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Mycoplasma

Mycoplasma are the smallest known free-living organisms. They invade the cells and disrupt the immune system. At least 17 species of mycoplasma have been found in humans, including M. pneumoniae, the cause of bronchitis and walking pneumonia. Symptoms include fatigue, musculoskeletal symptoms, and cognitive problems. Mycoplasma can be successfully treated with antibiotics.
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Powassan (POW)

POW is a virus related to some mosquito viruses, such as West Nile virus. It was named for Powassan, Ontario, where it was first discovered in the 1950s. Although it is unlikely that a Texan will be infected with POW in Texas, travelers should be aware of its presence in northern states, Canada, and Northern Asia. Infection is most likely to occur from May to October. It is carried by Ixodes scapularis, the black-legged deer tick that is the most common carrier of Lyme. A second form of POW is carried by Ixodes cookie, a tick that feeds on woodchucks and is believed to bite humans very rarely. A study with mice shows that it may take only minutes for a tick to transmit POW to a human. POW virus infects the central nervous system and causes encephalitis (inflammation of the brain) and meningitis (inflammation of the membranes surrounding the brain and spinal cord). Symptoms include fever, headache, vomiting, weakness, confusion, loss of coordination, difficulty with speech and memory loss. Encephalitis and meningitis are serious illnesses and often require hospital care.
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Tick-Borne Relapsing fever

Tick-borne relapsing fever (TBRF) is caused by the spirochetes Borrelia duttoni, Borrelia hermsii, and Borrelia parkerii and carried by soft (Omithodoros) ticks in the Western States, Canada, Spain, Northern Africa, and Asia. (A second form of relapsing fever is transmitted by lice (LBRF).) As its name suggests, it is characterized by cycles of high fevers, which begin within 2 weeks of infection, last up to 3 days, and recur every 2 weeks or less. The fever episodes end with shaking chills, intense sweating, falling body temperature, and low blood pressure. Up to 10% of cases can result in death. In the case of LBRF, it ranges from 10 to 70%. If untreated, TBRF may lead to seizures, stupor and/or coma. The spirochetes can invade the heart and liver, leading to myocarditis and hepatitis, respectively. Other possible complications include widespread bleeding and pneumonia. A clinical diagnosis is usually made on the basis of the cycling fevers culminating in a crisis and the patient's exposure to ticks or lice in an endemic area. Tests may include a blood smear to look for the cause of the infection or blood antibody tests, but as with Lyme disease, these are often unreliable. Treatment involves the use of antibiotics. In the case of a high fever that recurs within two weeks, see a doctor immediately.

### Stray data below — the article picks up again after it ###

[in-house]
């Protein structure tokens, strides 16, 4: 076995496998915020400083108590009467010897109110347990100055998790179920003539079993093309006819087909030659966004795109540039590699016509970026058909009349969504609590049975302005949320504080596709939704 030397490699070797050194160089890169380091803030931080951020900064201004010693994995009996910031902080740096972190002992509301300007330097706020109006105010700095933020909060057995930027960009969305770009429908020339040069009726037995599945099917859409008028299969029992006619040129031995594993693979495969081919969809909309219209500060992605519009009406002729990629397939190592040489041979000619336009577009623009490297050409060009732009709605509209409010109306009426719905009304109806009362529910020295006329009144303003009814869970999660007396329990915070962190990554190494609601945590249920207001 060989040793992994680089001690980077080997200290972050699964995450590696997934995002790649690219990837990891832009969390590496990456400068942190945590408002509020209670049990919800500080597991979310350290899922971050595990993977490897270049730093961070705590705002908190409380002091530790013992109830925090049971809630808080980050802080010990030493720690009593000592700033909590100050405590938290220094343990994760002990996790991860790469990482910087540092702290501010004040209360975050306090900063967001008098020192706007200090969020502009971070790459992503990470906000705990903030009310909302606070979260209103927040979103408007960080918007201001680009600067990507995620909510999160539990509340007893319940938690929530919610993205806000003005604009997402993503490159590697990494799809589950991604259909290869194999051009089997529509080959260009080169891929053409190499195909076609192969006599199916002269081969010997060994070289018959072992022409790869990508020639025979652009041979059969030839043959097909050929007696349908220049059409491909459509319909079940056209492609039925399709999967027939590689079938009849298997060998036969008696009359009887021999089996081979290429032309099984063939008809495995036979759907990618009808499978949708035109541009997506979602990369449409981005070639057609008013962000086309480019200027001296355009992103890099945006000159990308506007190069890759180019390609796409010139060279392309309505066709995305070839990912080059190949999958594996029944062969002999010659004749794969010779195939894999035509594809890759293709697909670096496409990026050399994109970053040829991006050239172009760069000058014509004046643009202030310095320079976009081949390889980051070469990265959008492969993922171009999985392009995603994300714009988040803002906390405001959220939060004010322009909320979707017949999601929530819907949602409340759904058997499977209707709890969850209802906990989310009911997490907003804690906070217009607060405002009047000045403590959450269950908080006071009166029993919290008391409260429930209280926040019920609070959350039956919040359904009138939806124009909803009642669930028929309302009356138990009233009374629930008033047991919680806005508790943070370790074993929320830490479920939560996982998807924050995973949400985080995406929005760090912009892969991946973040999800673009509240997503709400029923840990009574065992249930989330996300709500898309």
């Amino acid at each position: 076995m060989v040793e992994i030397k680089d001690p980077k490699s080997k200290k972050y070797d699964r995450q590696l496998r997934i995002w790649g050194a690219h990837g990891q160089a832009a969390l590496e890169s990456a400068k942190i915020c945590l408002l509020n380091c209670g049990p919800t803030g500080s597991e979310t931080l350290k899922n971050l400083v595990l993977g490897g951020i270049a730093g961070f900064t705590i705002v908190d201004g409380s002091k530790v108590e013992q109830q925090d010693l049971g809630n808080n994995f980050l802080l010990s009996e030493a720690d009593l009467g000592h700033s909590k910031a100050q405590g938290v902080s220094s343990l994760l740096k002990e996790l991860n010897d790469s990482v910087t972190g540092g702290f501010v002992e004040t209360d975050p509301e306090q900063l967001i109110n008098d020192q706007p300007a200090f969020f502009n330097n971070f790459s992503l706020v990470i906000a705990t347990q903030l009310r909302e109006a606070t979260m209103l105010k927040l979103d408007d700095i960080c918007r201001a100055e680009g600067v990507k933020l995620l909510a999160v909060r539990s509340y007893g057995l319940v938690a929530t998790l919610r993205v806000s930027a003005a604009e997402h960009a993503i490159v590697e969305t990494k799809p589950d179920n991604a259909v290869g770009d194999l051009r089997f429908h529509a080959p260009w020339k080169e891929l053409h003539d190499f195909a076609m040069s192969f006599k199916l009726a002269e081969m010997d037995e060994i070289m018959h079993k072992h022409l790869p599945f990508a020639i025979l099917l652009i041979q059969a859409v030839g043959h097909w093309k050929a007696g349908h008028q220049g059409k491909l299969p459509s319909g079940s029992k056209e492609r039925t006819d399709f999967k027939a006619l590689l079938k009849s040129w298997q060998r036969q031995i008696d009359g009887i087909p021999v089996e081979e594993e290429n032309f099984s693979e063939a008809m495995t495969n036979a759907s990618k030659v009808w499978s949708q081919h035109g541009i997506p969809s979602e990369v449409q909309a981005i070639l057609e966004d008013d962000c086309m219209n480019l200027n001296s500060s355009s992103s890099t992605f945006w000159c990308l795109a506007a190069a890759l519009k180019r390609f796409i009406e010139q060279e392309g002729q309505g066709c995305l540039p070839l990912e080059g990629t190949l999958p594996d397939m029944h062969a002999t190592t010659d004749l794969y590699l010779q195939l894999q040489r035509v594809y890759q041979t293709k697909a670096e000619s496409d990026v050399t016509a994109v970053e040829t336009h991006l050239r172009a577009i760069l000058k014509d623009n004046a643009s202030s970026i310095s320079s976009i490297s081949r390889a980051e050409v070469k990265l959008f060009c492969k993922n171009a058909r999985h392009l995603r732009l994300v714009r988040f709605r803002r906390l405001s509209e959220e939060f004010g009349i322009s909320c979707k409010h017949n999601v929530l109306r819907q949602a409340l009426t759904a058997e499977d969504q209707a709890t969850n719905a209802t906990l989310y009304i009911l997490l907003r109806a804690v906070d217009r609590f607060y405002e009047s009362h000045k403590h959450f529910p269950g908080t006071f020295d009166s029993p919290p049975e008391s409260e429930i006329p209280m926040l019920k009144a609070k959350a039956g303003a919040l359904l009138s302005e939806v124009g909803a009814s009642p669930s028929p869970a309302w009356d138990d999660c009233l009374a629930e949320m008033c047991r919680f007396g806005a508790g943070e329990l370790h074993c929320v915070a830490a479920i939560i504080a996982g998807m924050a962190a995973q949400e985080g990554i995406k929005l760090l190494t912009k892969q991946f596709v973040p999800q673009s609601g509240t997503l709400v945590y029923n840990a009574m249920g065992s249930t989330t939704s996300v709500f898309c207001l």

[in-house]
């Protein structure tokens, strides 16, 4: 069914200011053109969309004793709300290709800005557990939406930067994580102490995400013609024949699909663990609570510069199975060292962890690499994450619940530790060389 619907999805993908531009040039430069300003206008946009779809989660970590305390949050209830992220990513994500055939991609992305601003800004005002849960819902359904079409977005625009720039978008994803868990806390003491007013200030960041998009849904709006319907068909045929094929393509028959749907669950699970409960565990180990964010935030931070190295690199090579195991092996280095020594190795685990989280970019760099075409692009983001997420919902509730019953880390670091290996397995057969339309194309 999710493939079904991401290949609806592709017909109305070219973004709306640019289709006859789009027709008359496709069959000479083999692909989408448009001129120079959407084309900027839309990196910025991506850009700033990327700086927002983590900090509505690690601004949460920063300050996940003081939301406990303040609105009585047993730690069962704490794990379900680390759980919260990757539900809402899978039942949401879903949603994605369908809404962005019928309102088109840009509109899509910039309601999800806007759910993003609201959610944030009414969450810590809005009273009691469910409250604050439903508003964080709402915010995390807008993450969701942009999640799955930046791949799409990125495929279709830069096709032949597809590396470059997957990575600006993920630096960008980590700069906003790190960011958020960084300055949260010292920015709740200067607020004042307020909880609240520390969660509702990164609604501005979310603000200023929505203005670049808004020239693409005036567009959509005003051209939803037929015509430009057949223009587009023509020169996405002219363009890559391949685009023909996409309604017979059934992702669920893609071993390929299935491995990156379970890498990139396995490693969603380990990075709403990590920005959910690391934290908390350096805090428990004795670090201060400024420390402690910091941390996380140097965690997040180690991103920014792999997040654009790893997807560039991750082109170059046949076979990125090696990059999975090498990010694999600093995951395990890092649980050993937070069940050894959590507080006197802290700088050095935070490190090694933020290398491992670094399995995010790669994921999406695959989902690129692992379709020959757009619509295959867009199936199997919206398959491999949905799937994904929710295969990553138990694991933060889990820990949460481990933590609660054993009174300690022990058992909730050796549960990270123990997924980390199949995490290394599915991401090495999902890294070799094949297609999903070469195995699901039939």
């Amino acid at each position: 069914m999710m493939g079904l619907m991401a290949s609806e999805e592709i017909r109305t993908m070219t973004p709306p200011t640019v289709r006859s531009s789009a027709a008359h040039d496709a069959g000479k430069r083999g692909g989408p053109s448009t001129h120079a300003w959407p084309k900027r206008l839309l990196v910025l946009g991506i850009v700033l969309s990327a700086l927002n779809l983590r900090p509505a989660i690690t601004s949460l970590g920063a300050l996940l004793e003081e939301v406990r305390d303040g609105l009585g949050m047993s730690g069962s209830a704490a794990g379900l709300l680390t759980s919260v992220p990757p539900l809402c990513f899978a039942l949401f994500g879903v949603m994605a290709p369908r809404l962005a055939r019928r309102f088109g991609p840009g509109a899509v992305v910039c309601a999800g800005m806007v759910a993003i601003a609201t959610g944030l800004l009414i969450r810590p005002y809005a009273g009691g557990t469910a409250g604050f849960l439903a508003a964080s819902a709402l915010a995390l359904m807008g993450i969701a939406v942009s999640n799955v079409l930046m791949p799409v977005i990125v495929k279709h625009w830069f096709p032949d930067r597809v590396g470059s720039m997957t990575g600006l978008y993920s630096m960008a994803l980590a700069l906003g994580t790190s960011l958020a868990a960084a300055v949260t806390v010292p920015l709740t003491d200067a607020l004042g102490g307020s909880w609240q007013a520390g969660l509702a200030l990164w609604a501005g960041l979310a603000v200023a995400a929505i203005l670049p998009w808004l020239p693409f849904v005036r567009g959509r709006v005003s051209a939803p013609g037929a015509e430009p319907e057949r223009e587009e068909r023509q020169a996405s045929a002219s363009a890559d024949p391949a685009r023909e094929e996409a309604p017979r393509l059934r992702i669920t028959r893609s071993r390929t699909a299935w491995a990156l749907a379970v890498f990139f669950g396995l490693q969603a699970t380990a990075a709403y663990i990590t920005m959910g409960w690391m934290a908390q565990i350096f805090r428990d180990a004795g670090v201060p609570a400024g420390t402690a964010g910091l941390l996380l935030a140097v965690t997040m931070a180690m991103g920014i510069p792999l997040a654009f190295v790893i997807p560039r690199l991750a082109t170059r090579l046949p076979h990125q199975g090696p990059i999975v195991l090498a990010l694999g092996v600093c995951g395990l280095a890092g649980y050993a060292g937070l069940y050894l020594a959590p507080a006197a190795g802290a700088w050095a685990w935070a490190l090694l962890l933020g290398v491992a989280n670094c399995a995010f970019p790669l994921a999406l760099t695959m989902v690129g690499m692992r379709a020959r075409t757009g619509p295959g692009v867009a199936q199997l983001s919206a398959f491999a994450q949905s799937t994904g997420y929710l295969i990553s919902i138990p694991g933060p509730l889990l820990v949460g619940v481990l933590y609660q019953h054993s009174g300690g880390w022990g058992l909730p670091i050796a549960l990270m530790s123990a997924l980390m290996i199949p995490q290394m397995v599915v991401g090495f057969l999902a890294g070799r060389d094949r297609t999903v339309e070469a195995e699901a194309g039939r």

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Tularemia

Tularemia (rabbit fever) is caused by the bacteria Francisella tularensis. It is common in rodents and can be transmitted to humans via the bite of an infected tick, horsefly or mosquito, breathing in infected dirt or plant material, eating infected meat, or direct contact through a break in the skin with an infected animal. Symptoms can include fever, chills, headache, joint stiffness, mouth sores, sore throat, skin ulcers, swollen and painful lymph nodes, inflamed eyes, diarrhea, vomiting, and pneumonia. Other complications include bone infection, pericarditis (infection of the sac around the heart), and meningitis. Tularemia may be detected by blood culture for tularemia bacteria, antibody tests to the infection, chest x-ray, and/or PCR test of a sample from a skin ulcer. It is usually treated with antibiotics, streptomycin along with tetracycline.
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Morgellons Disease

Morgellons is a multi-symptom disease that is just now starting to be researched and understood. Its primary symptoms include: spontaneously erupting skin lesions, sensation of crawling, biting on and under the skin, appearance of blue, black or red fibers and granules beneath and/or extruding from the skin, fatigue, short-term memory loss, attention deficit, bipolar or obsessive-compulsive disorders, impaired thought processing (brain fog), depression and feelings of isolation. It is frequently misdiagnosed as delusional parasitosis or an obsessive picking disorder. Most cases are from specific geographical regions, including California, Texas, and Florida, although cases have been reported from all 50 states. The causative factor of Morgellons has not been discovered, and it is not known for certain how it is transmitted. Some doctors believe it is related to an infectious agent, possibly in the same family as Lyme disease. What is known is that 97% of Morgellons patients also have Lyme disease. Medical research on Morgellons was only started in earnest by Dr. Randy Wymore at Oklahoma State University in 2005. As more is discovered about this painful disease, we will post it here.